Sixty years ago on the old C.P.

by Ben F. Sargent, 1928

In the winter of 1868 or 60 years ago, I was then 20 years of age and in the employ of the Central Pacific Railway as a freight brakeman on Sacramento division between Rocklin and Truckee or as it was sometimes called, Coburns Station. I well remember the 9 days' blockade and that we had 9 engines on the first day and 8 engines on each of the next eight days on the snow plow also there were several hundred men sent up from Sacramento as shovelers some said there were 500 of them and most of them were a tough looking lot. Would have done credit to any states prison and the snow was from 6 to 20 or more feet deep and this mob all wore shoes. Emigrant Gap was the headquarters for the west side of the mountain and there the company had a bunk house that would accomodate 500 men, with bunks filled with hay only. I remember one night going to bed there and of having a rubber coat and for additional warmth and as I then thought for more safety for the coat I put it on over my other clothes and buttoned it up and when I awoke the next morning it was gone, proving that a 20 year old boy can sleep very soundly. It also recalled to my mind a remark made one day on the snow plow by Ed Fellows who was at that time Division Superintendent of the Sacramento Division that he wanted to get back to Sacramento where he felt now he could sleep in safety with all those thieves up here. One day I was flagging to keep the snow off the shovelers and my feet where I stood directly over the center of the track were higher than the top of the stack of the engines. At that time only part of the sheds had been completed and between them was where the snow was deepest. Nate Webb had charge of the hill in winter and the old timers R. W. Clinch, C. W. Carter, Charley and Pat Bennett, Hank Lancaster, who afterwards was killed near Donner Lake. Deacon Gail, Geo. Gammond, Geo. Woods, Andy Ryder, Cap Witham, Cap Wight, Nat Kendall, Jim Burchard, Mose Freeman and very many more that I have forgotten their names. I remember a $20 bill greenback to John Moody who kept the Truckee Hotel in payment for a meal ticket and he replied I would rather trust you than take that paper money [which] at that time was at a discount. Early in the spring of 1869 five of us two conductors and three brakeman went out to end of track or to Carlin, Nev. End of track then was east of Humboldt Wells. C. E. Gillette was then Division Superintendent at Carlin, Nev. and no passenger trains then ran east of Elko, Nev. and that was the stage station for the mines at White Pine and quite a lively place as long as that excitement lasted. The road bed was very poorly ballasted. You could stand at the rear end of a freight train looking toward the engine and it resembled the movement of a snake up and down. Many times we would be 20 to 24 hours making 100 miles. Would overtake trains stalled out of steam or engine foaming with alkali water poor and green fuel. The first three months we were up there I did cooking in the caboose for many of our meals everything was very high except beef, potatoes were 12 1/2 cents per lb. I was at Carlin the day the last spike was driven and every whistle was blown and every bell rung and whiskey was plenty. After the connection at Promontory was made the passenger train was extended to that point in 1869. There was the Sacramento Truckee Shoshone, Humboldt and Salt lake Divisions and the passenger conductors for our divisions (Shoshone and Humboldt) were Tom Chick, Charley Carter, Lew Thatcher and Geo. Conwall and other conductors were Canyon Bill, Hill, Hank Davis, Jim Hopkins, Walter Case, Fred Benson, Frank Free on Truckee division. Fred Bayless, Nate Kendall, Hughey Darran, Windy Williams, Lank House, Gov. Seymour Evans, W. S. Cannon, R. W. Brashier, R.W. Clinch and B. F. Sargent. Salt Lake Division. Patsy Coin, Carr, Brown, Noonan, Clement, Snyder, Jim Cassin and many others. I was on the road when the train was held up at Verdi and the next night at Independence Springs. I claim to be one of the pioneers of the old CP. I was employed on every division from Rocklin, Cal. to Ogden, Utah. Was brakeman, Baggageman or Conductor, and the last two years ending in 1882 as conductor between Truckee and Winnemucca and of all the old time railroad men of those early days I only know James Cassin, conductor at Ogden and Roger Trewick at Pacific Grove, Cal. Myself and friend W. W. Osgood left Vermont in 1868 for California via the Isthmus route to take a job on the CP where Osgood was a brakeman and yardman and later a conductor on SP in Arizona. In 1870 the westbound passenger train took breakfast at Elko, Nev. where they killed two hours, to avoid arriving at San Francisco at too early a time in the morning. J. F. Gerald was agent and John D. Treat kept the hotel at Elko at that time both first class men.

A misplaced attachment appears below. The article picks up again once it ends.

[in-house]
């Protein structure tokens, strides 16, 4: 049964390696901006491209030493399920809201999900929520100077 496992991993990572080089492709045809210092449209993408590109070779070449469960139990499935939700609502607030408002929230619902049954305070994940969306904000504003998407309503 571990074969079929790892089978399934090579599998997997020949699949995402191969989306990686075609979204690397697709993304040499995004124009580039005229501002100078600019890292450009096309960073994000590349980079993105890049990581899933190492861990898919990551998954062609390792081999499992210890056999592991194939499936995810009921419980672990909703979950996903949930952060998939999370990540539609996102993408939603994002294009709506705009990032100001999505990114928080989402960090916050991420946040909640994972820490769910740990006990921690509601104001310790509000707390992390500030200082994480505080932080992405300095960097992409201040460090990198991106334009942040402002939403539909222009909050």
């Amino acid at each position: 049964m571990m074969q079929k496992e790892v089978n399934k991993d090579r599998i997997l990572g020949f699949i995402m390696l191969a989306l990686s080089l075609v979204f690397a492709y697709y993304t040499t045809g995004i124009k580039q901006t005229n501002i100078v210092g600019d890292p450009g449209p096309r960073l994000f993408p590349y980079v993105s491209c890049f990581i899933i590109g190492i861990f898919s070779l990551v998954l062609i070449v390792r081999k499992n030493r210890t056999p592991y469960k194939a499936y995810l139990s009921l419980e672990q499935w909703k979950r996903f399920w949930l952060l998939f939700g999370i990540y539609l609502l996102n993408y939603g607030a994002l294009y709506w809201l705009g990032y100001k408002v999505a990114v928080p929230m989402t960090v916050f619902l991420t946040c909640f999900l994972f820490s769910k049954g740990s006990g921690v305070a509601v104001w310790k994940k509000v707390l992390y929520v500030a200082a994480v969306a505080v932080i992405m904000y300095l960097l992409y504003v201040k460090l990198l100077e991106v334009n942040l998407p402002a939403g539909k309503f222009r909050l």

Ben F. Sargent

To the editor: SP Magazine: You may use this as a whole or any part or none of it but if you do use it please send me a copy of the magazine containing it.

B F Sargent, care of A.T. Osha, RD No. 1, Rochester, Vt.

Benjamin F. Sargent


Courtesy of the Lynn D. Farrar Collection.

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